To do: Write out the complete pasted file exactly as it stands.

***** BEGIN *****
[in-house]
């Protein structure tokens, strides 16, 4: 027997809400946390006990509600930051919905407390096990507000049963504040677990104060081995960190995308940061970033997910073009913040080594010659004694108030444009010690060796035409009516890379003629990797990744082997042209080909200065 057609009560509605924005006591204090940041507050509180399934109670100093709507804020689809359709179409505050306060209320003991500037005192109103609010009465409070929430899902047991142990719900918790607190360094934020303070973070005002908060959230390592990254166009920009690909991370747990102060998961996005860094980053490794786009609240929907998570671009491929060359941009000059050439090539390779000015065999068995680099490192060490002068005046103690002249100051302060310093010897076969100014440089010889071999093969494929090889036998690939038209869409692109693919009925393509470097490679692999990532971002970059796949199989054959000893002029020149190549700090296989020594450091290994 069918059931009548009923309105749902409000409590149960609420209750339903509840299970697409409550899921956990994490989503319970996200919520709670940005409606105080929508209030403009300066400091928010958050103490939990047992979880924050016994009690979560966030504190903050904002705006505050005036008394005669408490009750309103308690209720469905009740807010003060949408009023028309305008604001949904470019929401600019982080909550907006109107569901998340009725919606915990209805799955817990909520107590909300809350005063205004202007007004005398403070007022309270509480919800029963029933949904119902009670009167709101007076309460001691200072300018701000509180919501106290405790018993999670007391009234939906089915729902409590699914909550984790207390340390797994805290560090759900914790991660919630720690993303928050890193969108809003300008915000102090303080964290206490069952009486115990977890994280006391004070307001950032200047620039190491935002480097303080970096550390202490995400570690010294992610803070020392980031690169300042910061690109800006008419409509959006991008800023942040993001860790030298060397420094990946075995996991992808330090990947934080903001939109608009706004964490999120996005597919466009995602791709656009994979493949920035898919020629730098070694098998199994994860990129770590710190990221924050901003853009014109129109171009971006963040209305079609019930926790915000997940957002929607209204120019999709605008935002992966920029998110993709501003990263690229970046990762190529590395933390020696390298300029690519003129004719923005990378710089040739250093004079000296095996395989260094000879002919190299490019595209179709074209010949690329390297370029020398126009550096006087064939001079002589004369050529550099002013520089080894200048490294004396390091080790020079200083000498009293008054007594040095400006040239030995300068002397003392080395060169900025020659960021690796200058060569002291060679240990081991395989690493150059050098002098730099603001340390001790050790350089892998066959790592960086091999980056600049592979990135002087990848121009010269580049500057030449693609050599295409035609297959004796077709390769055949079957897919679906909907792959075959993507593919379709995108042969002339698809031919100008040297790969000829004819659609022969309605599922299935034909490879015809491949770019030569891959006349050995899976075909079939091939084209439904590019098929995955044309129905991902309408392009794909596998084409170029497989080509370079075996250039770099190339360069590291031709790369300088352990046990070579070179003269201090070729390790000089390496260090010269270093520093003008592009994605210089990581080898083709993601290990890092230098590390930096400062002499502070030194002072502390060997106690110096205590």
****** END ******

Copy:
[in-house]
């Protein structure tokens, strides 16, 4: 027997809400946390006990509600930051919905407390096990507000049963504040677990104060081995960190995308940061970033997910073009913040080594010659004694108030444009010690060796035409009516890379003629990797990744082997042209080909200065 057609009560509605924005006591204090940041507050509180399934109670100093709507804020689809359709179409505050306060209320003991500037005192109103609010009465409070929430899902047991142990719900918790607190360094934020303070973070005002908060959230390592990254166009920009690909991370747990102060998961996005860094980053490794786009609240929907998570671009491929060359941009000059050439090539390779000015065999068995680099490192060490002068005046103690002249100051302060310093010897076969100014440089010889071999093969494929090889036998690939038209869409692109693919009925393509470097490679692999990532971002970059796949199989054959000893002029020149190549700090296989020594450091290994 069918059931009548009923309105749902409000409590149960609420209750339903509840299970697409409550899921956990994490989503319970996200919520709670940005409606105080929508209030403009300066400091928010958050103490939990047992979880924050016994009690979560966030504190903050904002705006505050005036008394005669408490009750309103308690209720469905009740807010003060949408009023028309305008604001949904470019929401600019982080909550907006109107569901998340009725919606915990209805799955817990909520107590909300809350005063205004202007007004005398403070007022309270509480919800029963029933949904119902009670009167709101007076309460001691200072300018701000509180919501106290405790018993999670007391009234939906089915729902409590699914909550984790207390340390797994805290560090759900914790991660919630720690993303928050890193969108809003300008915000102090303080964290206490069952009486115990977890994280006391004070307001950032200047620039190491935002480097303080970096550390202490995400570690010294992610803070020392980031690169300042910061690109800006008419409509959006991008800023942040993001860790030298060397420094990946075995996991992808330090990947934080903001939109608009706004964490999120996005597919466009995602791709656009994979493949920035898919020629730098070694098998199994994860990129770590710190990221924050901003853009014109129109171009971006963040209305079609019930926790915000997940957002929607209204120019999709605008935002992966920029998110993709501003990263690229970046990762190529590395933390020696390298300029690519003129004719923005990378710089040739250093004079000296095996395989260094000879002919190299490019595209179709074209010949690329390297370029020398126009550096006087064939001079002589004369050529550099002013520089080894200048490294004396390091080790020079200083000498009293008054007594040095400006040239030995300068002397003392080395060169900025020659960021690796200058060569002291060679240990081991395989690493150059050098002098730099603001340390001790050790350089892998066959790592960086091999980056600049592979990135002087990848121009010269580049500057030449693609050599295409035609297959004796077709390769055949079957897919679906909907792959075959993507593919379709995108042969002339698809031919100008040297790969000829004819659609022969309605599922299935034909490879015809491949770019030569891959006349050995899976075909079939091939084209439904590019098929995955044309129905991902309408392009794909596998084409170029497989080509370079075996250039770099190339360069590291031709790369300088352990046990070579070179003269201090070729390790000089390496260090010269270093520093003008592009994605210089990581080898083709993601290990890092230098590390930096400062002499502070030194002072502390060997106690110096205590």